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SOEs to have slower growth

By Bao Chang | China Daily | Updated: 2013-09-13 13:10

Maintaining profit growth of more than 10 percent will be a tough task for central state-owned enterprises, which will likely see their growth shrink from the third quarter, the State-owned Assets Supervision and Administration Commission has warned.

In April, the SASAC required all central SOEs to ensure at least a 10 percent profit increase for this year.

China's SOEs, which are engaged in key economic activities including petroleum, gas, telecommunications, electric power generation, aviation and shipping, are the pillars of the economy. An increase in their profits is considered important to stabilize the country's economy.

Last year, the total profits of central SOEs rose 2.7 percent to 1.3 trillion yuan ($212 billion). A big jump from last year's figure, the requested 10 percent profit growth is considered an arduous target amid the domestic economic slowdown.

"Although the economic benefits of central SOEs will maintain a good momentum in the second half of the year, the profit growth of SOEs is predicted to slow down from the third quarter," said Liu Nanchang, director-general at SASAC's Performance Evaluation Bureau.

In the first half, the profits of SOEs increased 4.8 percent year-on-year, compared with a growth of 15.8 percent for private companies in the same period, data from the National Bureau of Statistics showed.

The low profit growth of SOEs was dragged down by the weak performance of local SOEs. According to SASAC, in the first six months, central SOEs generated profits of 631.52 billion yuan, up 18.2 percent from a year earlier.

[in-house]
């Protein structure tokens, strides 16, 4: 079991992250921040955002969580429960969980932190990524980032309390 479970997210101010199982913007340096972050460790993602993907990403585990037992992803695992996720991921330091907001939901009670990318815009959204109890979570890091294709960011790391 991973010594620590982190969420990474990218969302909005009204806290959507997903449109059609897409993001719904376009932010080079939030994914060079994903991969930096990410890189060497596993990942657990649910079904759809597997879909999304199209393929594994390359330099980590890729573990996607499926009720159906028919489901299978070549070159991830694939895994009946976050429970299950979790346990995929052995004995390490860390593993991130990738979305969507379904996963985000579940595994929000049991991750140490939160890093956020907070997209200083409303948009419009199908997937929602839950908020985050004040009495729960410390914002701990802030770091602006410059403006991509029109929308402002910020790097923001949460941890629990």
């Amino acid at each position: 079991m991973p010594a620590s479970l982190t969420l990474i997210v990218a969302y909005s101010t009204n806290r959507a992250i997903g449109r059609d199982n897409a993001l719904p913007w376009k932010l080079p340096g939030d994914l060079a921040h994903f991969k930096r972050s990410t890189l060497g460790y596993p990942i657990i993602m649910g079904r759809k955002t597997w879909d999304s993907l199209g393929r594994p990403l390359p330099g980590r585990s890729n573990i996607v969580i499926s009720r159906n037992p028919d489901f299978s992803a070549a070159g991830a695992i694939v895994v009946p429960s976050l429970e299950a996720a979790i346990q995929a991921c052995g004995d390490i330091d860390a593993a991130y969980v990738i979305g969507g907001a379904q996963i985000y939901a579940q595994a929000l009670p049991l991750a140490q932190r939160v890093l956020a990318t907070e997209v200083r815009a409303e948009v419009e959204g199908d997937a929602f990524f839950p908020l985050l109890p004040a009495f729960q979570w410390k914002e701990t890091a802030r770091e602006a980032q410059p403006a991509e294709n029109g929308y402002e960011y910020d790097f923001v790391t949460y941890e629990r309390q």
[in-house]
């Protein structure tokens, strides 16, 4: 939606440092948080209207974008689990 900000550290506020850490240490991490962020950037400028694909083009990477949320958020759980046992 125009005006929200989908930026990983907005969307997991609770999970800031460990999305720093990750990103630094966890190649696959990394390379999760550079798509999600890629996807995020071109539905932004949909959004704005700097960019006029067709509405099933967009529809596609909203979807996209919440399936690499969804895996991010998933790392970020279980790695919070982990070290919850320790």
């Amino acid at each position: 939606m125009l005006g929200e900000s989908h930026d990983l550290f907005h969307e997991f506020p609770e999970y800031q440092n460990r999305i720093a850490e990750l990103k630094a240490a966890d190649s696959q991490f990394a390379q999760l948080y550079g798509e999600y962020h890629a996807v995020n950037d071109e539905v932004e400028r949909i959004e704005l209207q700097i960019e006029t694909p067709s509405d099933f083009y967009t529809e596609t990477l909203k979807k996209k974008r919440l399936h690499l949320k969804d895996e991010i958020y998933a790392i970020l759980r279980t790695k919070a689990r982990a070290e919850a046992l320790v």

However, the real challenge will come in the second half with factors such as financial risks and the slowdown of the domestic economy expected to affect the profit growth of central SOEs, SASAC said recently during its mid-year working conference, held in Yinchuan, in the Ningxia Hui autonomous region.

"The global financial crisis has not ended and it still affects the whole market," says Liu.

"Central SOEs should be clear about which part of their business can generate more profits than last year. Market research and analysis should be done to seek new profit growth points," says Xu Baoli, a researcher at SASAC's research center.

In a move to establish reasonable evaluation standards, SASAC's performance evaluation bureau is monitoring the changes in the market and the enterprises' business activities, according to Liu.

"A surplus in production capacity is still a common phenomenon, especially in the basic material industries," says Liu.

"Inefficient assets must be liquidated, and we also encourage central SOEs to establish joint ventures with other professional companies to manage their non-core businesses.

"The current concentration of central SOEs is supposed to strengthen their core business and divest non-performing assets, improving business efficiency instead of scale expansion," Liu says.

This strategy is in line with the new leadership's decision to restructure the economy and focus on the quality of growth rather than on the quantity.

The government's resolve was evident when the central bank refrained from pumping massive amounts of cash to ease the liquidity squeeze in the interbank money market, signaling its determination to discipline the overstretched financial sector.

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